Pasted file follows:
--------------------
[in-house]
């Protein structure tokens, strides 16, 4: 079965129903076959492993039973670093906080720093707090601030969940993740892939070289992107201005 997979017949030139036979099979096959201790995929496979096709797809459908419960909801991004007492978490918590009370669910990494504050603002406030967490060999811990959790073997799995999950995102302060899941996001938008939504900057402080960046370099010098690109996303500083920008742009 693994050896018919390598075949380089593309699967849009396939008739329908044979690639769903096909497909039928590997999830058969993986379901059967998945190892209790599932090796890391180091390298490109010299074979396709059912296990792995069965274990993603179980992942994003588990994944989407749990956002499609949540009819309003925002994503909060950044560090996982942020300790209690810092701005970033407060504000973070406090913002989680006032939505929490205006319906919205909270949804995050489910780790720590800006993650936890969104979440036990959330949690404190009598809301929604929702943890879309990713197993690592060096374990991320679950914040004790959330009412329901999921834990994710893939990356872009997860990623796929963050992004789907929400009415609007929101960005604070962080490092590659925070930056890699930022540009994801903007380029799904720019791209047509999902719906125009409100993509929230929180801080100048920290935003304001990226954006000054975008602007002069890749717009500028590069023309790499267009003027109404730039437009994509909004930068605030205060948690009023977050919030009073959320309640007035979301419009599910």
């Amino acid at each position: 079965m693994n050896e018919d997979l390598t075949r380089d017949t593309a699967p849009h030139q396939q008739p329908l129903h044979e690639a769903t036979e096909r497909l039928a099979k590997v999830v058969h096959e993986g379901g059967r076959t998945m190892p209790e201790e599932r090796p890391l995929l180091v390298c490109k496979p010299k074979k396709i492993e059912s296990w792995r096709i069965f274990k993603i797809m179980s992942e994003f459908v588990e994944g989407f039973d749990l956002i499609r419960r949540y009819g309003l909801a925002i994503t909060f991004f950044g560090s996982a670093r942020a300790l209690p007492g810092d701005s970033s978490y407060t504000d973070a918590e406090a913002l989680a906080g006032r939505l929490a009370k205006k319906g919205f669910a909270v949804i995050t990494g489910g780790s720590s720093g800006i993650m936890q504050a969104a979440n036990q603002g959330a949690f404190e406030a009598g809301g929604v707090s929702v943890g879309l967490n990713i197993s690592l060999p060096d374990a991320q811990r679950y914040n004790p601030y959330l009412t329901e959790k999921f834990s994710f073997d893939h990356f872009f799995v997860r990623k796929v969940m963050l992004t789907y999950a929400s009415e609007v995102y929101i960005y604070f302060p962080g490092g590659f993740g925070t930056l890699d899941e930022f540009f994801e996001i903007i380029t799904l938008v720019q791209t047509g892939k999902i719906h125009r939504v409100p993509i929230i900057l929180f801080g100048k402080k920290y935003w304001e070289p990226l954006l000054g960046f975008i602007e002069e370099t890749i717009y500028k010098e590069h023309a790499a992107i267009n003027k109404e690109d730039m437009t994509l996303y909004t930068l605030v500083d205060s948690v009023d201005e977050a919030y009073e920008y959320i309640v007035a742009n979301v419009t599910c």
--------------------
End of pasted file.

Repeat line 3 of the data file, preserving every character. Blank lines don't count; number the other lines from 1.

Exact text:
């Amino acid at each position: 079965m693994n050896e018919d997979l390598t075949r380089d017949t593309a699967p849009h030139q396939q008739p329908l129903h044979e690639a769903t036979e096909r497909l039928a099979k590997v999830v058969h096959e993986g379901g059967r076959t998945m190892p209790e201790e599932r090796p890391l995929l180091v390298c490109k496979p010299k074979k396709i492993e059912s296990w792995r096709i069965f274990k993603i797809m179980s992942e994003f459908v588990e994944g989407f039973d749990l956002i499609r419960r949540y009819g309003l909801a925002i994503t909060f991004f950044g560090s996982a670093r942020a300790l209690p007492g810092d701005s970033s978490y407060t504000d973070a918590e406090a913002l989680a906080g006032r939505l929490a009370k205006k319906g919205f669910a909270v949804i995050t990494g489910g780790s720590s720093g800006i993650m936890q504050a969104a979440n036990q603002g959330a949690f404190e406030a009598g809301g929604v707090s929702v943890g879309l967490n990713i197993s690592l060999p060096d374990a991320q811990r679950y914040n004790p601030y959330l009412t329901e959790k999921f834990s994710f073997d893939h990356f872009f799995v997860r990623k796929v969940m963050l992004t789907y999950a929400s009415e609007v995102y929101i960005y604070f302060p962080g490092g590659f993740g925070t930056l890699d899941e930022f540009f994801e996001i903007i380029t799904l938008v720019q791209t047509g892939k999902i719906h125009r939504v409100p993509i929230i900057l929180f801080g100048k402080k920290y935003w304001e070289p990226l954006l000054g960046f975008i602007e002069e370099t890749i717009y500028k010098e590069h023309a790499a992107i267009n003027k109404e690109d730039m437009t994509l996303y909004t930068l605030v500083d205060s948690v009023d201005e977050a919030y009073e920008y959320i309640v007035a742009n979301v419009t599910c």